Have to hand a sink with a bit of cold water in the bottom, a jam thermometer, an electric beater and a well-greased swiss-roll tin, preferably resting on a trivet.
- 1 can condensed milk
- 1 kg caster sugar
- 1 tsp vanilla
- 250g salted butter
- In a large pan, mix the condensed milk, sugar, butter and vanilla. Rinse out the condensed milk tin with a little bit of water, less than half the tinful, and add that to the mixture.
- Gently heat, whilst stirring, until the sugar has all dissolved and the butter is melted.
- Keep a track of the temperature with a sugar thermometer. Keep on stirring and cooking, as the tablet begins to take on a brown colour, and is up just past the ‘soft ball’ temperature, around 119 C
- When the tablet looks right and is the right temperature, take the pan off the heat, cool the bottom of the pan in a sink of cold water. Take your time to put down the spoon and the thermometer.
- Beat the tablet as it starts to cool, until the surface starts to lose its shine. If you test the texture on the beater wires, it should begin to thicken and look slightly velvety.
- While it is still hot, pour it into the greased swiss roll tin.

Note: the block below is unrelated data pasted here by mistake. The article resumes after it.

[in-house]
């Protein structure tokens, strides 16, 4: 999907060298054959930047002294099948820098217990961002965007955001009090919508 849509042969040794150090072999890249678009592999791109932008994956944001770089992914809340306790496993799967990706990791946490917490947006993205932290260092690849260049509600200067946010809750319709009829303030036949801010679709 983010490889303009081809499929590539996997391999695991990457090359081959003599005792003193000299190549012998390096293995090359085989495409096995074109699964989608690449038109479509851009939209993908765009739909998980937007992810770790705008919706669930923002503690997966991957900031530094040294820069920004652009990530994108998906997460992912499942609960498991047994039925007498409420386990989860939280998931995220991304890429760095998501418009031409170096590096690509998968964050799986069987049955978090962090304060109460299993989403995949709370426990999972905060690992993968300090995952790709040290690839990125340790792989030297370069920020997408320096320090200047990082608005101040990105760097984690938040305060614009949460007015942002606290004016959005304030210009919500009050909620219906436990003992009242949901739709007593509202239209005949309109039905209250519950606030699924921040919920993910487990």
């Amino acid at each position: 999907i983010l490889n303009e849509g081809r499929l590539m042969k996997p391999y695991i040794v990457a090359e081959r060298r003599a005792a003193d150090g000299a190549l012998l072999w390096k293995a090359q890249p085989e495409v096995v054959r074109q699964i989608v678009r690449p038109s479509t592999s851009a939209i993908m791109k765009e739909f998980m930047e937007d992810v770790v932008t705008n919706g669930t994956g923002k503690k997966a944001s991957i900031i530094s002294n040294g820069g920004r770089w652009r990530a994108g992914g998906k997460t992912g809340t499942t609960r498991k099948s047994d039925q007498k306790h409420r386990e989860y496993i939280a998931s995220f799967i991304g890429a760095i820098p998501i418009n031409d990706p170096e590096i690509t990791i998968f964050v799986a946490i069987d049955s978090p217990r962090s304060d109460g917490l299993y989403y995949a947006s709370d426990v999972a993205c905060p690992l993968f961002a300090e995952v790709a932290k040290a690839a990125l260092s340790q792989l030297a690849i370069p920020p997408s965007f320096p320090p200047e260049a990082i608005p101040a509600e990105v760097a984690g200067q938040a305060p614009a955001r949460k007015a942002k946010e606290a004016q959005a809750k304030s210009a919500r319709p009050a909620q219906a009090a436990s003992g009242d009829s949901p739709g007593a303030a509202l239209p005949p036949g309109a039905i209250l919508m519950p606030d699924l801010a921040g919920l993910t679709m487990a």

- Leave to cool for 15 to 20 minutes, then score into squares. When it is completely cool (usually much later) turn it out and break into squares.
I like tablet with coffee.
This is a very easy Persian version of a common middle-eastern dip. Be prepared to get a bit messy for the best results.
- 2 large aubergines
- 1 tbsp very good quality olive oil
- 4 cloves of garlic, crushed
- 1/2 tsp salt
- 1/4 tsp ground black pepper
- 200ml plain full-fat greek yoghurt
- 4 tbsp chopped fresh mint
- 2 tbsp fresh lime juice
- Preheat the oven to 180C. Rinse the aubergines and prick them with a fork in a few places. Put them in the centre of the oven on a rack with a baking tray underneath. Bake for one hour.
- Remove the aubergines from the oven, let them cool until you can handle them. Peel off the skin and chop the flesh.
- Put all the chopped aubergine into a bowl, add the remaining ingredients and mix well. I used my bare hands to squish the aubergine well, before beating with a fork. Adjust the seasoning to taste.
- Transfer to a serving dish, garnish with saffron water, a tablespoonful of plain yoghurt and mint leaves.
- This recipe is best made 24 hours in advance, and stored in the fridge. Remove from the fridge 10 minutes before serving. This is good served with bread.